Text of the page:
“It’s an issue because it’s something new.” Those words from Kevin Kester, as we talked Tuesday afternoon in sunny Orlando, Florida. Kester, the immediate past president of the National Cattlemen’s Beef Association (NCBA), was a speaker at the 2019 Bayer AgVocacy Forum, one of four people on a panel discussion titled The Future of Food: Cross-Industry Insights on Plant-Based Diets and Cellular Agriculture.
You could say Kester has a horse in the race, when it comes to the fake vs. real meat conversation. He’s a fifth-generation cattle rancher in California’s Central Coast area. His ranch sits right on top of the San Andreas fault. “We get a lot of milk shakes at the ranch,” he joked to the audience during his panel introduction. In our one-on-one interview, Kester put joking aside and explained why the issue of “fake meat” regulation is a serious one.
What is fake meat? It depends. “Fake meat” is the term sometimes used by the traditional meat industry for lab-grown culture-based proteins. It can also refer to plant-based “meat” products. There are official definitions for meat, as well.
“There are already definitions on the books at USDA under several different meat inspection acts on what defines meat products,” Kester explained. “We want those to be applied uniformly and with certainty so everybody knows what the rules are, and we can play by those rules.”
The issue at hand isn’t the veggie-burger one can find on nearly any restaurant menu these days. Rather, it’s the new technology of using animal cells to produce meat grown in a lab.
“There’s already plant-based fake meat,” Kester told me. “What we’re talking about today is lab-produced cell culture meat products that will be coming out in the United States sometime in the future.”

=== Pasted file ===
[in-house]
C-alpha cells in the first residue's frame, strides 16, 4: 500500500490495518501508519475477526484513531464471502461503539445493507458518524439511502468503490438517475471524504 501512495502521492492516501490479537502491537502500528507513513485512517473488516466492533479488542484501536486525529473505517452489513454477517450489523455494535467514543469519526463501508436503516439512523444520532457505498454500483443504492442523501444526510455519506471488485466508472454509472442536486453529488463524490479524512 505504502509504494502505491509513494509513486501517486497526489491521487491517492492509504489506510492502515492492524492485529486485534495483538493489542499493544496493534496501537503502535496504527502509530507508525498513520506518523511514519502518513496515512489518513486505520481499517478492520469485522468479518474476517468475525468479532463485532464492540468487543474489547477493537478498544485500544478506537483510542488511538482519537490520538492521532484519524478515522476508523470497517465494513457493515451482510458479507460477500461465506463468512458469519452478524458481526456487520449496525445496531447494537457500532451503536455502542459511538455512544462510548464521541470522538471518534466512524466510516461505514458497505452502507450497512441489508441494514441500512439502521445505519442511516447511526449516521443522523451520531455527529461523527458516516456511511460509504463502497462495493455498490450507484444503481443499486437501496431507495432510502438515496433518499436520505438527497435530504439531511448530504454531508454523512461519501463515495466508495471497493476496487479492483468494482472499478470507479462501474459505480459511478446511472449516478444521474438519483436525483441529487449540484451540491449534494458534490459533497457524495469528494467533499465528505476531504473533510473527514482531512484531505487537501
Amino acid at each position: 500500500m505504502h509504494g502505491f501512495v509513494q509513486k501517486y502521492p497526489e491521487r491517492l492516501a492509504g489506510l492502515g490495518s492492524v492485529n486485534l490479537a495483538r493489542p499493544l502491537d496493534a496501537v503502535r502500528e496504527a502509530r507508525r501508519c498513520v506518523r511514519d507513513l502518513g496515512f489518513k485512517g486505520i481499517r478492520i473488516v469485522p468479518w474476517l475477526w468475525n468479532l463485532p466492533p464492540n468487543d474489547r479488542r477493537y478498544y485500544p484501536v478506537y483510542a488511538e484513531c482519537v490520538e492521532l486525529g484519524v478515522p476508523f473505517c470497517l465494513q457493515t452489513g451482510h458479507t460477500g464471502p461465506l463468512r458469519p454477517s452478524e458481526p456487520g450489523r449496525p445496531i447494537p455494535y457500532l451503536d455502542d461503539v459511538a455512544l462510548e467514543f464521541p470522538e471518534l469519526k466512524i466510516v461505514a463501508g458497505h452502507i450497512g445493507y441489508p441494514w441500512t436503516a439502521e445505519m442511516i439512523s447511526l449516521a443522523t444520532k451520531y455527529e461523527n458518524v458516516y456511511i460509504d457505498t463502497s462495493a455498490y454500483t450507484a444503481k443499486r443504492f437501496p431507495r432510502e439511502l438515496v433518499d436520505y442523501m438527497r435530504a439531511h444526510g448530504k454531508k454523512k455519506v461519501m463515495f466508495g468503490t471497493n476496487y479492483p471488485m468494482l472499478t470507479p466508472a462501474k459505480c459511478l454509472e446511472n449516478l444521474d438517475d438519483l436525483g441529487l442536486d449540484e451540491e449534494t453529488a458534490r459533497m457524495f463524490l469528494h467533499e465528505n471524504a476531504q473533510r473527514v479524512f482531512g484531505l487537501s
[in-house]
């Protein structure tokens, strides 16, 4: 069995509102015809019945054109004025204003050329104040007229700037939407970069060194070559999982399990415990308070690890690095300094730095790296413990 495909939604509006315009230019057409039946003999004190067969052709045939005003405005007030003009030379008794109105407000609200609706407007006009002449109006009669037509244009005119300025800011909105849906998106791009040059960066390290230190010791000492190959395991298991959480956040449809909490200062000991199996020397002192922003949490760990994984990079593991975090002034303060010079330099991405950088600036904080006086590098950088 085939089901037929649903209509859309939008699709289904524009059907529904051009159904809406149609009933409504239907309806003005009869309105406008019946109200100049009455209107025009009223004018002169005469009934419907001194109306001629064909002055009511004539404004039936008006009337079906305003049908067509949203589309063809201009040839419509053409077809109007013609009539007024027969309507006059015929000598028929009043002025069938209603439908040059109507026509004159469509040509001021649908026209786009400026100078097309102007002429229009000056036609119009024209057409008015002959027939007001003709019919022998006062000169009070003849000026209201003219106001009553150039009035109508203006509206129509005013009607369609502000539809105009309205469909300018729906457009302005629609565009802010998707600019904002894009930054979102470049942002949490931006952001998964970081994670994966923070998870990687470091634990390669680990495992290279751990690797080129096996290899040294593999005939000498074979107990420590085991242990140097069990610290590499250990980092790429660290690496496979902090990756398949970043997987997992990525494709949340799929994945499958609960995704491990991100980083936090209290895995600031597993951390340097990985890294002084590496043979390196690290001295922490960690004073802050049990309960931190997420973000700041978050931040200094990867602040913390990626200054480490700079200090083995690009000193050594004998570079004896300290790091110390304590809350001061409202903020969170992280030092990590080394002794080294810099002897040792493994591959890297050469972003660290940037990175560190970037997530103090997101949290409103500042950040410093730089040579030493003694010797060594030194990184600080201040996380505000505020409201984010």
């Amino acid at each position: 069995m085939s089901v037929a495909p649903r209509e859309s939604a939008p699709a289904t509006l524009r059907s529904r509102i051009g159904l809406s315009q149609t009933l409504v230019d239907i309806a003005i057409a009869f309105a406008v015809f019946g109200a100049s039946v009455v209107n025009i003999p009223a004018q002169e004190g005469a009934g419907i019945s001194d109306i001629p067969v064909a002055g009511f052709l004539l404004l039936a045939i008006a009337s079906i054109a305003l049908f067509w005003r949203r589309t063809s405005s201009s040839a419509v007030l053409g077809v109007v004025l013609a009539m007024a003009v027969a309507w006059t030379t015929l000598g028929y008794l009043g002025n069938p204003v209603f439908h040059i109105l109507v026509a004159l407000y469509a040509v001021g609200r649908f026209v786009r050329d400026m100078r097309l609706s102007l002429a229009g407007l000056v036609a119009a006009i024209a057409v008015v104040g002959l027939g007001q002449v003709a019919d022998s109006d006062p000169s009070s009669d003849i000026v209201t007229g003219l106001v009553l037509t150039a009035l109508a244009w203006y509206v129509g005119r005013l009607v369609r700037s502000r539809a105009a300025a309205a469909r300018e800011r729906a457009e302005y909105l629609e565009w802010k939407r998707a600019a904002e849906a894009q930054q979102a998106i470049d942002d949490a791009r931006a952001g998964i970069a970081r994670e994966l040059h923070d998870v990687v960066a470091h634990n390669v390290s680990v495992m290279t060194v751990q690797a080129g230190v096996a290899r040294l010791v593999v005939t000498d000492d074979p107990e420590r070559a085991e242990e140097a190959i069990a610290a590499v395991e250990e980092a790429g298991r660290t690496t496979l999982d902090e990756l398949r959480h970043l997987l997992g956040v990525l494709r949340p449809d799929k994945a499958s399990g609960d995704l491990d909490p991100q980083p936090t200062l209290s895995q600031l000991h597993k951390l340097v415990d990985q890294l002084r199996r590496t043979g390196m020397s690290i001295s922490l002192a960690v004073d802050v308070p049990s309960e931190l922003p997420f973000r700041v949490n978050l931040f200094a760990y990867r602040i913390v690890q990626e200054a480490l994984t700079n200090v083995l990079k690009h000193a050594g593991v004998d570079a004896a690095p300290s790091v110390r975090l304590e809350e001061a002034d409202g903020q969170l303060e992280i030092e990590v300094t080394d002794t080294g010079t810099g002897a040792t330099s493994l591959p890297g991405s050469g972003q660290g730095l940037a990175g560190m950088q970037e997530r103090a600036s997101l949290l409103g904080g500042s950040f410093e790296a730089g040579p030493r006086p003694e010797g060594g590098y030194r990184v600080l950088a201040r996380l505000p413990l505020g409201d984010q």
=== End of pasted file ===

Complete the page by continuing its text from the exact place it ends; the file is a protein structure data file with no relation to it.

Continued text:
There are no commercial cultured meat products on the market yet. Kester said the cattle industry is keeping a close eye on what will arise in the future as these products do become available. He said “general consumers are also starting to get engaged on what’s going to be happening in the future of these products.”
One thing the cattle industry is keeping an eye on for the future of alternative meat products is regulatory authority.
“In Washington DC there’s been a big food fight, so to speak, between the Food and Drug Administration and the US Department of Agriculture about who is going to have the ultimate authority over regulatory aspects of these products when they do come out in the future from the laboratory,” he said. “So, we have a gentlemen’s agreement between the FDA and the USDA that the FDA will be responsible for pre-market analysis on ingredients and those kinds of things on any lab-produced products. The USDA will have oversight on labeling and marketing claims, which is great because under USDA rules all the pre-labeling and marketing claims have to be proven before the products even hit the market. For the daily food safety inspection processes, we want the food safety inspection service of USDA to have the oversight of the inspection services of any product coming out of the laboratory just as we do on a daily basis now with conventionally raised beef.”
Kester told me NCBA isn’t the cattle industry isn’t asking that the alternative meat industry have stronger or different regulations. Nor is the issue with the technology of lab-grown meat.
“We’re not against the technology. In fact, we promote technology at National Cattlemen. So, that’s not the issue,” he said. “The issue is we want to be on a level, even playing field with everybody going by the same rules.